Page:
April 21, 2022
Region of Queens Municipality sells Greenfield airport
— By Kevin McBain, Local Journalism Initiative Reporter, LighthouseNOW Progress Bulletin
The South Shore Regional Airport located in Greenfield has been sold to a private buyer.
The Region of Queens Municipality (RQM) was the owner of the property. Council made the sale official at the RQM council meeting April 12 after an in-camera session.
The airport has been sold to Liemke Ventures Limited for a total of $565,000 plus HST.
“I can tell you that when Mr. Liemke tells the community of his plans, they’re going to be very pleased. It will continue to operate as an airport, and there’s a good relationship with the South Shore Flying Club and the Nova Scotia Drag Racing Association,” RQM Mayor Darlene Norman said in an interview with LighthouseNOW.
“This is a great step forward to ensure the continuation and future development of an airstrip for the South Shore, which is what it was built for. The sale ensures that the airstrip will continue and grow and provide many new attributes to the northern part of Queens. It’s a good news story.”
Following an in-camera discussion about the sale, the council resumed the public session of the council meeting to vote on the sale. All councillors supported the sale with the exception of Deputy Mayor Kevin Muise, who commented before the final vote of councillors, “I am not in favour of this sale. I find the price is way too low. I know it is the appraised value, but I find it’s way too low.”
The mayor later commented in an email to LighthouseNOW that the airport was sold for the appraised value, “which, according to the Municipal Government Act, must be realized. Could we have requested more, yes, we could have, but why turn away the opportunity to finally put the airport lands into the hands of a business that wishes to see it grow and prosper. This sale has long-standing benefits which far outweigh the (money).”
She added that it was appraised recently by a third-party business that looked at comparable large land sales in the area and the value of the infrastructure.
The assessed value of the property and amenities was $826,000.
CEO and owner of Liemke Ventures Ltd., Gerd Liemke, said there were a couple of reasons for the purchase.
“Two key aspects convinced our investment. Primarily, the strategic location in between the South Shore together with the Nova Scotia growth rate and secondary, the foreseen demand of an alternative logistic hub for the seafood industry,” he said in an email.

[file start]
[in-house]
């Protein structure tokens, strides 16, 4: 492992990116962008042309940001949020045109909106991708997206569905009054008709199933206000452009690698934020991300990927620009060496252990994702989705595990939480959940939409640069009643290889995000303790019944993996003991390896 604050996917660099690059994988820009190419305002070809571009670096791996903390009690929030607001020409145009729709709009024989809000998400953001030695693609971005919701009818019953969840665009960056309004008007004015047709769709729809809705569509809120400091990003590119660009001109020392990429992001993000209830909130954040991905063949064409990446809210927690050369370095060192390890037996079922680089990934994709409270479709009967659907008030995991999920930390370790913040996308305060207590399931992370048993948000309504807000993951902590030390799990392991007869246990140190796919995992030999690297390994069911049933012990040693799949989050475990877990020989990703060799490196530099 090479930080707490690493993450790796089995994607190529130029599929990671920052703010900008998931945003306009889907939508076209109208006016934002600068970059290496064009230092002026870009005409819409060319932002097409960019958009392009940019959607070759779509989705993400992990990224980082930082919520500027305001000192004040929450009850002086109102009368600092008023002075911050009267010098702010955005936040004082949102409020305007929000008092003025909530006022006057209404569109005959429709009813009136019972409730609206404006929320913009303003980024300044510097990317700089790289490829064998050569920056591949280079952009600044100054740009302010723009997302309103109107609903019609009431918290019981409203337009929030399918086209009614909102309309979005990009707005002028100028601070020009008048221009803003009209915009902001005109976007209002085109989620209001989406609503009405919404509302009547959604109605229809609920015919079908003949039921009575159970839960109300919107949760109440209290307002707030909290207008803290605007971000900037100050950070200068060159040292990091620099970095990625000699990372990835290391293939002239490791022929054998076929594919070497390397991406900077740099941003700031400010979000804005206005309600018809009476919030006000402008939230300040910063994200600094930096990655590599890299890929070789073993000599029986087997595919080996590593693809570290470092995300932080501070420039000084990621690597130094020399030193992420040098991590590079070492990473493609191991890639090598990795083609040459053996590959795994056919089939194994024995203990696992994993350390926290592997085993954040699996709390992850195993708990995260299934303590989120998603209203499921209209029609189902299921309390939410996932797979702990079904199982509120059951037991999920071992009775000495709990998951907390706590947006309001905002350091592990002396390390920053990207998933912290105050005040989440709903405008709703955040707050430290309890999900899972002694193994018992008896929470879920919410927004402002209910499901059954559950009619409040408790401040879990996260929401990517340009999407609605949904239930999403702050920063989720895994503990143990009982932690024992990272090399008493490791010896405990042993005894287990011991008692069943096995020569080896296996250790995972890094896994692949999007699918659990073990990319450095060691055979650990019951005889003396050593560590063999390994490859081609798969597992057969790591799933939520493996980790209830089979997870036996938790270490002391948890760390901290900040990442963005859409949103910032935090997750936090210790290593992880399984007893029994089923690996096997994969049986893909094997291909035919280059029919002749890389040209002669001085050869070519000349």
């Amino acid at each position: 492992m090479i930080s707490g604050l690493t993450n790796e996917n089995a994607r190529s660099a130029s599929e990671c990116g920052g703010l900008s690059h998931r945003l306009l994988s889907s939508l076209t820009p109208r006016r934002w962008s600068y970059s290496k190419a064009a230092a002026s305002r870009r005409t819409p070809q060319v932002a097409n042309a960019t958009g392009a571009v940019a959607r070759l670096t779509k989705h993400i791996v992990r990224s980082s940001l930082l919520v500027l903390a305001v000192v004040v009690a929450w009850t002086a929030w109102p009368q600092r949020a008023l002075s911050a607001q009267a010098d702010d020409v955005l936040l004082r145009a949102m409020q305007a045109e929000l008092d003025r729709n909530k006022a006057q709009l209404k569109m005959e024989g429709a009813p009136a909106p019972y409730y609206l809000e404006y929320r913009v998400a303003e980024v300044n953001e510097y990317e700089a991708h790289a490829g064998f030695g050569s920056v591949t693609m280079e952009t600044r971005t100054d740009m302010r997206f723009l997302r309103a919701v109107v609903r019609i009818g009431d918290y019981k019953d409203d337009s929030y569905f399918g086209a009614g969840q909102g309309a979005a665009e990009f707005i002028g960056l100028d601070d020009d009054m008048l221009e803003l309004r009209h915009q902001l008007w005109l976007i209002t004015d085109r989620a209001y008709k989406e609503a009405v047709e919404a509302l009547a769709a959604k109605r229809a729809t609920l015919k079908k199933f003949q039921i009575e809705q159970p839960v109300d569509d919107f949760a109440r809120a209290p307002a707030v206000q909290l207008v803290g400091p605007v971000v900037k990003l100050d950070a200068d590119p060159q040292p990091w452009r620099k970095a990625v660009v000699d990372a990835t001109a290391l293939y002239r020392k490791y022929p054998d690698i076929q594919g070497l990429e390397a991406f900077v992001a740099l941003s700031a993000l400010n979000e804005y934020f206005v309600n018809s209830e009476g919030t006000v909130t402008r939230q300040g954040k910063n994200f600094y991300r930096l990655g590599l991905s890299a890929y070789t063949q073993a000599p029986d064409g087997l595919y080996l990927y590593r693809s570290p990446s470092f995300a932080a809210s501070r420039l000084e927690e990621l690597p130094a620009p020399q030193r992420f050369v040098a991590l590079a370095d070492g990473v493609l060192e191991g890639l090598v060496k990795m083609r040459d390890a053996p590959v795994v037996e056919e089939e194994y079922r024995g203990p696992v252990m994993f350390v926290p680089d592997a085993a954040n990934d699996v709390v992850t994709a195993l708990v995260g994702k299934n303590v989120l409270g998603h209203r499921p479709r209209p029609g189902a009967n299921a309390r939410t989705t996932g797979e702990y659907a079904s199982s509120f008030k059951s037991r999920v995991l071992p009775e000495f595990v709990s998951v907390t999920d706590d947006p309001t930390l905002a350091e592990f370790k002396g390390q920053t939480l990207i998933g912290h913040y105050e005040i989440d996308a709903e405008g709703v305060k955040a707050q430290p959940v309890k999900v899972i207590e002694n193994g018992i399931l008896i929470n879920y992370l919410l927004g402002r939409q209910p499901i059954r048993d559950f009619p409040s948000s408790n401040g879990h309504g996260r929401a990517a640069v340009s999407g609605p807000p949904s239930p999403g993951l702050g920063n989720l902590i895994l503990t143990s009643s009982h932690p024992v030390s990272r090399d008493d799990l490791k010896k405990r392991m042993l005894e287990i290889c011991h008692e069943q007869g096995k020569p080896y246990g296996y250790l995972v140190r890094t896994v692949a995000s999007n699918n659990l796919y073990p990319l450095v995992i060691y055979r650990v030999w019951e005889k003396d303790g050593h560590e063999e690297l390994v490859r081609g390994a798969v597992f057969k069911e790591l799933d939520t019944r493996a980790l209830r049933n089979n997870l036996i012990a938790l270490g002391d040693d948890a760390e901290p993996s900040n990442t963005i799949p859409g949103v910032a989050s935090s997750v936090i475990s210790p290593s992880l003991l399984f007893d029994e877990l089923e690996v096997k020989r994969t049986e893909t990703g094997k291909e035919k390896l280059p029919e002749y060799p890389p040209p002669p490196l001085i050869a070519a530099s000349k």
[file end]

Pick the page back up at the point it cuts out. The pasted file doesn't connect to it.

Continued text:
Liemke Ventures Ltd. (LVL) is a private company founded in 2020 and registered in Nova Scotia. It is based in Hubbards and is a member of a German-based holding with its main focus in aviation and related business.
Liemke said the airport will remain a public airport and a long-term strategic growth plan is in place. A part of the plan is to install a JetA1 fuel station to serve turbine aircraft such as law enforcement, firefighters, EMS aircraft and midsize business jets. He also wants to build a hangar to accommodate private planes for visitors and local pilots and “reactivate the airport as a port of entry for U.S. travellers.”
His vision for the airport includes “becoming the first choice airport for aviators visiting the South Shore, become a logistic hub for the local seafood industry, contribute to the region’s economic growth, add value for the community of Queens, share and support the passion of flying and to serve rescue and law enforcement agencies.”
The airport has served the area for more than 50 years. Work began on a landing strip in 1965 with the first routine flights taking place in 1970.
It has been operated by members of the South Shore Flying Club (SSFC) an entity formed in 2015 and in 2016 the club signed a 13-year contract with RQM to manage it. The municipality had stopped supplying a manager for the airport several years earlier, according to Norman.
Peter Gow, president of SSFC, said the club is “pleased that things finally finished up. I am certainly looking forward to seeing what happens from here,” he said. “We’ve been doing what we can to keep it alive, and so far we’ve been able to do that, and now that Mr. Leimke is involved that only means bigger and better things. So we’re looking forward to that.”
The flying club boasts nearly 40 members.
Jack Johnson, the spokesperson for the Nova Scotia Drag Racing Association, said the club has been racing at the airport for the past 18 seasons. He indicated it has worked out a multi-year contract with the new owner.
“We look forward to keeping drag racing on the South Shore for many years to come. I think it’s the beginning of a strong relationship,” he said. The club has five scheduled race weekends this year beginning in May.
(Photo: South Shore Regional Airport)